Heraldry has been defined by the Royal Heraldry Society of Canada as the “…study, design, regulation and use of armorial bearings, commonly known as coats of arms.” The first example of heraldry in Canada occurred at Gaspé, on July 24, 1534, when Jacques Cartier raised a cross that bore the arms of Francis I, King of France.
More than 450 years later, on June 4, 1988, Canada’s Governor General was made head of the Canadian Heraldic Authority and was given the power to grant armorial bearings in Canada. The Authority’s mandate is to issue coats of arms, flags and badges to Canadians and to Canadian entities. Before 1988, Canadians wishing to obtain armorial bearings had to petition the College of Arms in London, England, or the Court of the Lord Lyon in Edinburgh, Scotland.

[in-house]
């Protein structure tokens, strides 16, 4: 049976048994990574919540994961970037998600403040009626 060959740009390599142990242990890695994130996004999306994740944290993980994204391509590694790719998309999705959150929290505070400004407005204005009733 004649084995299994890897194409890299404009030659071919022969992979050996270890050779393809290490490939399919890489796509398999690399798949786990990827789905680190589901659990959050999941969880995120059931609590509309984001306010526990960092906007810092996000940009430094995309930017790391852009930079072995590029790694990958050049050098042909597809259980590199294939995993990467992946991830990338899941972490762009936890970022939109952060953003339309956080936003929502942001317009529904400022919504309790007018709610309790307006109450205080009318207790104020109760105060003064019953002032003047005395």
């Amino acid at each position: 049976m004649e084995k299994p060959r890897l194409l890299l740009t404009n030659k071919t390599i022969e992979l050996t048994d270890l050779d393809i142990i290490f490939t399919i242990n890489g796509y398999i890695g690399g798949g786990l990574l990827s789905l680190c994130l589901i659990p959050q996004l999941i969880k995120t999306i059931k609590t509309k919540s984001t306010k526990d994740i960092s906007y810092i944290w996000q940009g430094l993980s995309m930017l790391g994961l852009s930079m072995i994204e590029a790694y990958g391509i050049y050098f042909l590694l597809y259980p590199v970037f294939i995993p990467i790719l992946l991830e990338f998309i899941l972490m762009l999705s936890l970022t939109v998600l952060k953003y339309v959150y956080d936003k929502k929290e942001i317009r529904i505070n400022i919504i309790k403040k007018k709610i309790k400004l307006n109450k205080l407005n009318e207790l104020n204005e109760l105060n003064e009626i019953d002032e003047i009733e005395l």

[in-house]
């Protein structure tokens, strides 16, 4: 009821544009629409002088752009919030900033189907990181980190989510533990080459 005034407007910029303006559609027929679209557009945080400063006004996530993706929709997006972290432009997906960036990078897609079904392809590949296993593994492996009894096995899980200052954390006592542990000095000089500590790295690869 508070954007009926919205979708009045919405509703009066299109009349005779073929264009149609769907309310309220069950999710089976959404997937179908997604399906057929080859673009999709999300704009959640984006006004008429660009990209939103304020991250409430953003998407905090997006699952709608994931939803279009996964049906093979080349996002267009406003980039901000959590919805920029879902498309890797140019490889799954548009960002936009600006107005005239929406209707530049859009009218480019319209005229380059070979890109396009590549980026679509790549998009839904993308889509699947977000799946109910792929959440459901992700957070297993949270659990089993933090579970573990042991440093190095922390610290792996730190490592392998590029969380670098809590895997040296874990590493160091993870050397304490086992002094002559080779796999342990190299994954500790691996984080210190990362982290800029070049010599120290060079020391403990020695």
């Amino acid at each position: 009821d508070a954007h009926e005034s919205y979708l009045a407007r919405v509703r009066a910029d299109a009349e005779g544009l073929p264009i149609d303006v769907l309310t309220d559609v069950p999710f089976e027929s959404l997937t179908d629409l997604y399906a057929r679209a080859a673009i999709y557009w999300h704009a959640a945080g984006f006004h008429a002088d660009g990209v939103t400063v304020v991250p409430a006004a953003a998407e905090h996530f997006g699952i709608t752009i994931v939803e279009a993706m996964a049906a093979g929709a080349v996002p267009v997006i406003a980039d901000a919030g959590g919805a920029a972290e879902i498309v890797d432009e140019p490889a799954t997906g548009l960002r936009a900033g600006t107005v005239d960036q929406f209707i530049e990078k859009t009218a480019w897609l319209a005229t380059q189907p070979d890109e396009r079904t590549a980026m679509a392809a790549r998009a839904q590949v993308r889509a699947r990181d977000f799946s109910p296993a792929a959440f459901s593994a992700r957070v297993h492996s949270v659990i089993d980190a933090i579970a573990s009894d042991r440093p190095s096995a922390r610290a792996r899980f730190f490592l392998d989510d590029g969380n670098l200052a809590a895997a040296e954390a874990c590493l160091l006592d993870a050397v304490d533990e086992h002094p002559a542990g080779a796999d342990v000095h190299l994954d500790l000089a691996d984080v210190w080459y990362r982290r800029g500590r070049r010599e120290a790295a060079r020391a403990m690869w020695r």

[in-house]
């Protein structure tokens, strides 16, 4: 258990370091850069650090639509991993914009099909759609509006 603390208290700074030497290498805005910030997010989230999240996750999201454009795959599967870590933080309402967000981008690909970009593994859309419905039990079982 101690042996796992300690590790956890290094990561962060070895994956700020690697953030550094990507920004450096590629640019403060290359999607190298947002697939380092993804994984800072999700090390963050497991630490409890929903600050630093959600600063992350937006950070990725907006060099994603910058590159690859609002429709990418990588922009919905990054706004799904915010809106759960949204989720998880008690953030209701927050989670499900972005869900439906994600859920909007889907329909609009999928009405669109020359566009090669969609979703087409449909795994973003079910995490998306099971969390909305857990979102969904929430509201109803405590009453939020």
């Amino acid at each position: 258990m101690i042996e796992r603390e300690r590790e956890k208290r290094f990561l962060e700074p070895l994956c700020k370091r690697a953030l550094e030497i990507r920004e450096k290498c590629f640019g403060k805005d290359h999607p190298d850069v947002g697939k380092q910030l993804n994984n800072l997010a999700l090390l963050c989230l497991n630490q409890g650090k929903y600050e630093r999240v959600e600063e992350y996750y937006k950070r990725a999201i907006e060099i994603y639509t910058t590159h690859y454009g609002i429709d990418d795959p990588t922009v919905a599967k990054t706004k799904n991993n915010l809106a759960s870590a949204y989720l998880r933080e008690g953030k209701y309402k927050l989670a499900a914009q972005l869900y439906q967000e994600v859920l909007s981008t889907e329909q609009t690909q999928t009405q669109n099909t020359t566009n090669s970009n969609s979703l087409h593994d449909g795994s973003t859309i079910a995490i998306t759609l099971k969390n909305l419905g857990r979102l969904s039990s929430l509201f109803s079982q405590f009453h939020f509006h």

Learn more about heraldry from the following reference works:
- A Canadian Heraldic Primer, written by Kevin Greaves and illustrated by Bruce Patterson and Gordon Macpherson (AMICUS 22962127)
- Beddoe’s Canadian Heraldry, by Alan Beddoe (AMICUS 11514059)
- Granting and Registering Armorial Bearings in Canada: Coats of Arms, Flags and Badges – Procedure Guide, by the Canadian Heraldic Authority (AMICUS 25541152)
- Heraldry in Canada (AMICUS 120587)
- Flagscan (AMICUS 6865457)
Library and Archives Canada holds the following fonds that pertain to this fascinating tradition:
- The Royal Heraldry Society of Canada fonds, 1966–2001, which consists of textual records, photographs, art, and moving images that document the programs and activities of the Society (MIKAN 206959)
- Alan B. Beddoe fonds, 1869–1979 (MIKAN 104827): Mr. Beddoe became the first president of the Royal Heraldry Society of Canada when it was founded in 1966.
Interested in knowing more about Canada’s emblems and symbols?
To learn more about Canada’s emblems and symbols, such as the beaver, the fleur-de-lys and the maple leaf, consult the Canadian Identity pages of the Canadian Heritage website.